Fully Informed Jury Association

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Function of Juries & Jury Nullification | 25 Mar 2014

-Hearing for Alaska Jury Nullification Bill on Wednesday

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LawBooksMany thanks to long-time FIJA activist and state contact Frank Turney for alerting us to HB 315, now making its way through the legislative process in Alaska. FIJA does not endorse or oppose any piece of legislation, but we do track these bills to keep everyone informed. Frank tells us that Alaska’s HB 315 will have a hearing before the Alaska House Judiciary committee Wednesday, 26 March at 1:00 pm Alaska local time. The out of state call-in number to testify is 1-800-468-2186.

The text of the bill as introduced is as follows:

A BILL
FOR AN ACT ENTITLED
“An Act relating to juries in criminal cases; and providing for an effective date.” BE IT ENACTED BY THE LEGISLATURE OF THE STATE OF ALASKA:
* Section 1. AS 12.45 is amended by adding a new section to read:
Sec. 12.45.017. Role of jury.
(a) Except as otherwise provided by law, the jury is the exclusive judge of the facts. The jury is bound to receive the law from the court and be governed thereby, except if a jury determines that a defendant is guilty according to the law and that the law is unjustly applied to the defendant, the jury may determine not to apply the law to the defendant and find the defendant not guilty or guilty of a lesser included offense.
(b) A defendant has the right to inform the jury of the jury’s power to judge the just application of the law and to vote on the verdict according to conscience. Failure to allow the defendant to inform the jury of the jury’s power is grounds for a mistrial.
(c) Notwithstanding any other law, the court shall allow the defendant to present to the jury, for its consideration, evidence and testimony relevant to the exercise of the jury’s power under this section.
(d) The state may rebut any evidence introduced under this section with evidence of a similar nature.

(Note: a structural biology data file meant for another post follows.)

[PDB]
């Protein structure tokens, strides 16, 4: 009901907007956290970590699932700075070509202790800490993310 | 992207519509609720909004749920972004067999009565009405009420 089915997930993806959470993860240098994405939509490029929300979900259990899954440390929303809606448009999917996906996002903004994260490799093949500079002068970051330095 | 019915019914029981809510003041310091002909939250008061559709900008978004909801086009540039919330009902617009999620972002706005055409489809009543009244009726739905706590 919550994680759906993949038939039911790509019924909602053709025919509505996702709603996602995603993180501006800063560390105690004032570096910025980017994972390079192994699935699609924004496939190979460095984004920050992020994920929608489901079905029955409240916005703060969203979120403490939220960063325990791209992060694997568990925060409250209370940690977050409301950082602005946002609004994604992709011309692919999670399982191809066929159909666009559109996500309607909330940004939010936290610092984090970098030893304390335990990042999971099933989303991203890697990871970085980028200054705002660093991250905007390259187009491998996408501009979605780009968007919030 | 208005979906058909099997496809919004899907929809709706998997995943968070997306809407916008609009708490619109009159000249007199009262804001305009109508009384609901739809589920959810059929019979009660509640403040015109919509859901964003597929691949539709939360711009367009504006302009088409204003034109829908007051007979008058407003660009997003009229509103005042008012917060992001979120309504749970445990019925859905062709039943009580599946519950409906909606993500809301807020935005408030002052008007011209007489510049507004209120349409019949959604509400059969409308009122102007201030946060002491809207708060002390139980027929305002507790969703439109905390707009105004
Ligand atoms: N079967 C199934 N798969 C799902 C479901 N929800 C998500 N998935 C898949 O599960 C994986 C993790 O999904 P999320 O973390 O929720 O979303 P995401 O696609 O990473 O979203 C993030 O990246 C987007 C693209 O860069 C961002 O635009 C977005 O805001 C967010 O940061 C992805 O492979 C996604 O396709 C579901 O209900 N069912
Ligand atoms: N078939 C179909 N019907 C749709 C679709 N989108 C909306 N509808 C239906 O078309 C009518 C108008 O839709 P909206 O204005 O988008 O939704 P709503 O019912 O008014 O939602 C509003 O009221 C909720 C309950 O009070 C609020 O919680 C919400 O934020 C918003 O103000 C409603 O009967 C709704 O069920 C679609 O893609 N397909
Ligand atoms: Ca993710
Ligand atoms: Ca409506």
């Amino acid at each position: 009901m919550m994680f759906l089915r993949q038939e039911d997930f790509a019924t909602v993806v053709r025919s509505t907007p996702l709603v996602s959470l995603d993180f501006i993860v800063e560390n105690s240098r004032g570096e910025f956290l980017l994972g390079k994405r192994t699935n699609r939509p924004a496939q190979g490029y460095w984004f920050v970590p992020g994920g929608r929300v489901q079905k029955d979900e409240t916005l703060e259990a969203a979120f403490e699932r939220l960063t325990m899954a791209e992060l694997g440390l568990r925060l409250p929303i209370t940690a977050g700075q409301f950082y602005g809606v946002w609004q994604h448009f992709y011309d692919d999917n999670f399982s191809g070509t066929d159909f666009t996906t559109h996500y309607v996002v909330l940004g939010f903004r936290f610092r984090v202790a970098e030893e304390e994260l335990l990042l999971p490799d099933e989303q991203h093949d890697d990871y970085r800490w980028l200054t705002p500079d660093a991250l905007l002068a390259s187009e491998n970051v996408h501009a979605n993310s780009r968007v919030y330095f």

(e) This section applies only to an action tried to a jury under applicable criminal law. This section does not create a right to a jury.
(f) A potential juror may not be excused or disqualified from serving on a jury because the juror expresses a willingness to exercise a power granted to the jury under this section.
* Sec. 2. The uncodified law of the State of Alaska is amended by adding a new section to
read:
APPLICABILITY. This Act applies to juries impaneled on or after the effective date
of this Act.
* Sec. 3. This Act takes effect immediately under AS 01.10.070(c).

Representative Tammie Wilson, sponsor of the measure, writes in her Sponsor Statement:

Before one is able to understand why jury nullification is a good idea, one must understand the importance of a trial by jury. Our Founding Fathers considered them to be a powerful weapon in the war against tyranny. Thomas Jefferson wrote, “I consider trial by jury as the only anchor yet imagined by man, by which a government can be held to the principles of its constitution”. In the Federalist Papers, Alexander Hamilton wrote that trial by jury was the “very palladium of free government” and a “valuable check upon corruption”.

Given the strength of these opinions, then, it is no surprise that the denial of trials by jury was one of the foremost acts of despotism listed by Thomas Jefferson in the Declaration of Independence.

As for the concept that juries have not only the power but the obligation to nullify unjust rulings of a judge, John Adams wrote, “It is not only (the juror’s) right, but his duty … to find the verdict according to his own best understanding, judgment, and conscience, though in direct opposition to the direction of the court”.

Our Founding Fathers zealously defended this right and recognized that only an informed and empowered jury could effectively protect a defendant from the potentially harmful effects of autocratic judges. Jury nullification allows citizens to have the final say on what is fair in a court of law.

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